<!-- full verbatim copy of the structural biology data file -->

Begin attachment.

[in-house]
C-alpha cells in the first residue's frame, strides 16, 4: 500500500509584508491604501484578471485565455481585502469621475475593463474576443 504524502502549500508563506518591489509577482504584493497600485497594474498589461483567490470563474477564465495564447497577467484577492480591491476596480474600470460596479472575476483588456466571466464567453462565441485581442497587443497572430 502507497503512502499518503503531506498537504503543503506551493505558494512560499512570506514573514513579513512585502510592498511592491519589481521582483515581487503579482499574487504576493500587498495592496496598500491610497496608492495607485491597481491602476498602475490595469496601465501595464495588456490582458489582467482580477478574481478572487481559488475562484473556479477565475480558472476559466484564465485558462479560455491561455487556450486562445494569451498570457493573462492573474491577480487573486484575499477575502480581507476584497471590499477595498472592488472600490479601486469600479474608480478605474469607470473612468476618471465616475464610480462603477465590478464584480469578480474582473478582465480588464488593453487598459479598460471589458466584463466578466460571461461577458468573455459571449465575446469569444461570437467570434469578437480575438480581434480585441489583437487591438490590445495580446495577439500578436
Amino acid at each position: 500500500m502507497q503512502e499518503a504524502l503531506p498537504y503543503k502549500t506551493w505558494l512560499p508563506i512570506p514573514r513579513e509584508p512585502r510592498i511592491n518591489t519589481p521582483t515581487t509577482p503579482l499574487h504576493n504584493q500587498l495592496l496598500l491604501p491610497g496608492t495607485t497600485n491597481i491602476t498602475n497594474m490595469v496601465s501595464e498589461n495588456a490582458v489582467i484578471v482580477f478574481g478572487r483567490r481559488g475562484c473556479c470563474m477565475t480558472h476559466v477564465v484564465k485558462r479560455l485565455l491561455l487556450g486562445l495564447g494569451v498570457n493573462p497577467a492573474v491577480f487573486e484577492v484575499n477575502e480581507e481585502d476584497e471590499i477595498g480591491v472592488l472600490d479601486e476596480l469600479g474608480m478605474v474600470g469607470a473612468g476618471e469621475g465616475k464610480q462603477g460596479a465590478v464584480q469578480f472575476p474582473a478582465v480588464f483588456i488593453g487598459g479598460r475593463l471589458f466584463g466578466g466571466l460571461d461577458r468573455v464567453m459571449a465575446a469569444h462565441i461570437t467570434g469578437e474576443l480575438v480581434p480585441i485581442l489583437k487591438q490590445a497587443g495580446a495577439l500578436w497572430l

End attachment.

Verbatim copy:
[in-house]
C-alpha cells in the first residue's frame, strides 16, 4: 500500500509584508491604501484578471485565455481585502469621475475593463474576443 504524502502549500508563506518591489509577482504584493497600485497594474498589461483567490470563474477564465495564447497577467484577492480591491476596480474600470460596479472575476483588456466571466464567453462565441485581442497587443497572430 502507497503512502499518503503531506498537504503543503506551493505558494512560499512570506514573514513579513512585502510592498511592491519589481521582483515581487503579482499574487504576493500587498495592496496598500491610497496608492495607485491597481491602476498602475490595469496601465501595464495588456490582458489582467482580477478574481478572487481559488475562484473556479477565475480558472476559466484564465485558462479560455491561455487556450486562445494569451498570457493573462492573474491577480487573486484575499477575502480581507476584497471590499477595498472592488472600490479601486469600479474608480478605474469607470473612468476618471465616475464610480462603477465590478464584480469578480474582473478582465480588464488593453487598459479598460471589458466584463466578466460571461461577458468573455459571449465575446469569444461570437467570434469578437480575438480581434480585441489583437487591438490590445495580446495577439500578436
Amino acid at each position: 500500500m502507497q503512502e499518503a504524502l503531506p498537504y503543503k502549500t506551493w505558494l512560499p508563506i512570506p514573514r513579513e509584508p512585502r510592498i511592491n518591489t519589481p521582483t515581487t509577482p503579482l499574487h504576493n504584493q500587498l495592496l496598500l491604501p491610497g496608492t495607485t497600485n491597481i491602476t498602475n497594474m490595469v496601465s501595464e498589461n495588456a490582458v489582467i484578471v482580477f478574481g478572487r483567490r481559488g475562484c473556479c470563474m477565475t480558472h476559466v477564465v484564465k485558462r479560455l485565455l491561455l487556450g486562445l495564447g494569451v498570457n493573462p497577467a492573474v491577480f487573486e484577492v484575499n477575502e480581507e481585502d476584497e471590499i477595498g480591491v472592488l472600490d479601486e476596480l469600479g474608480m478605474v474600470g469607470a473612468g476618471e469621475g465616475k464610480q462603477g460596479a465590478v464584480q469578480f472575476p474582473a478582465v480588464f483588456i488593453g487598459g479598460r475593463l471589458f466584463g466578466g466571466l460571461d461577458r468573455v464567453m459571449a465575446a469569444h462565441i461570437t467570434g469578437e474576443l480575438v480581434p480585441i485581442l489583437k487591438q490590445a497587443g495580446a495577439l500578436w497572430l